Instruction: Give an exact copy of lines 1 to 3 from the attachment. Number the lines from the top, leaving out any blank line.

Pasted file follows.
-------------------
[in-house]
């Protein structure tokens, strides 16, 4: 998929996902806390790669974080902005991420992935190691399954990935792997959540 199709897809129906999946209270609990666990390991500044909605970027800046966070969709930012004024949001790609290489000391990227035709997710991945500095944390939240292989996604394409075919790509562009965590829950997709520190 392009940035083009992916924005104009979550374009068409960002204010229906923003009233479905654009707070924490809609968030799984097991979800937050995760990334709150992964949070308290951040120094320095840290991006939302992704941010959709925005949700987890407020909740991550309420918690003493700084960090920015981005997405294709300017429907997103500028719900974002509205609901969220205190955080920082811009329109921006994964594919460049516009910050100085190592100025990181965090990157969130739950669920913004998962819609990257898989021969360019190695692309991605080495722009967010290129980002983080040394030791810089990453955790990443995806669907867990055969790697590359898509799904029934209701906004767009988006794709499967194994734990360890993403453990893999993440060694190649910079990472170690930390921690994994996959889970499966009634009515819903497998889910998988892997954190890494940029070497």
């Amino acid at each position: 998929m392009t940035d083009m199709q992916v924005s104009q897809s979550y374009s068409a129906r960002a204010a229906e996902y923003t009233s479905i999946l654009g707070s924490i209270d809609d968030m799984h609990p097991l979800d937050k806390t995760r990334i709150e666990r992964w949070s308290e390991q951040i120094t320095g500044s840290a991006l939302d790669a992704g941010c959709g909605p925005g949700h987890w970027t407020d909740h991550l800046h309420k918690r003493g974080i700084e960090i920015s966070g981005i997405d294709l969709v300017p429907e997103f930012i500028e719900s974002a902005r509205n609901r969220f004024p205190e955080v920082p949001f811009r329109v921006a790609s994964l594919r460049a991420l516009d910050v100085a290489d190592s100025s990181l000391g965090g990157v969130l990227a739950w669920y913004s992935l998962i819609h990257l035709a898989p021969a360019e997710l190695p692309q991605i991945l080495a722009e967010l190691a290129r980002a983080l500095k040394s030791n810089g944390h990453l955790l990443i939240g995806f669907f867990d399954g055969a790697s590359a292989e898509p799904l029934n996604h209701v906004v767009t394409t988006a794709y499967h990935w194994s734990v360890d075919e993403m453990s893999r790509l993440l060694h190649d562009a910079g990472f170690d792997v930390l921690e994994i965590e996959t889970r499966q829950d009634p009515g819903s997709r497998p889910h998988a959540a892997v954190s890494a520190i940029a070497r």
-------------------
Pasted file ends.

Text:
[in-house]
């Protein structure tokens, strides 16, 4: 998929996902806390790669974080902005991420992935190691399954990935792997959540 199709897809129906999946209270609990666990390991500044909605970027800046966070969709930012004024949001790609290489000391990227035709997710991945500095944390939240292989996604394409075919790509562009965590829950997709520190 392009940035083009992916924005104009979550374009068409960002204010229906923003009233479905654009707070924490809609968030799984097991979800937050995760990334709150992964949070308290951040120094320095840290991006939302992704941010959709925005949700987890407020909740991550309420918690003493700084960090920015981005997405294709300017429907997103500028719900974002509205609901969220205190955080920082811009329109921006994964594919460049516009910050100085190592100025990181965090990157969130739950669920913004998962819609990257898989021969360019190695692309991605080495722009967010290129980002983080040394030791810089990453955790990443995806669907867990055969790697590359898509799904029934209701906004767009988006794709499967194994734990360890993403453990893999993440060694190649910079990472170690930390921690994994996959889970499966009634009515819903497998889910998988892997954190890494940029070497």
């Amino acid at each position: 998929m392009t940035d083009m199709q992916v924005s104009q897809s979550y374009s068409a129906r960002a204010a229906e996902y923003t009233s479905i999946l654009g707070s924490i209270d809609d968030m799984h609990p097991l979800d937050k806390t995760r990334i709150e666990r992964w949070s308290e390991q951040i120094t320095g500044s840290a991006l939302d790669a992704g941010c959709g909605p925005g949700h987890w970027t407020d909740h991550l800046h309420k918690r003493g974080i700084e960090i920015s966070g981005i997405d294709l969709v300017p429907e997103f930012i500028e719900s974002a902005r509205n609901r969220f004024p205190e955080v920082p949001f811009r329109v921006a790609s994964l594919r460049a991420l516009d910050v100085a290489d190592s100025s990181l000391g965090g990157v969130l990227a739950w669920y913004s992935l998962i819609h990257l035709a898989p021969a360019e997710l190695p692309q991605i991945l080495a722009e967010l190691a290129r980002a983080l500095k040394s030791n810089g944390h990453l955790l990443i939240g995806f669907f867990d399954g055969a790697s590359a292989e898509p799904l029934n996604h209701v906004v767009t394409t988006a794709y499967h990935w194994s734990v360890d075919e993403m453990s893999r790509l993440l060694h190649d562009a910079g990472f170690d792997v930390l921690e994994i965590e996959t889970r499966q829950d009634p009515g819903s997709r497998p889910h998988a959540a892997v954190s890494a520190i940029a070497r």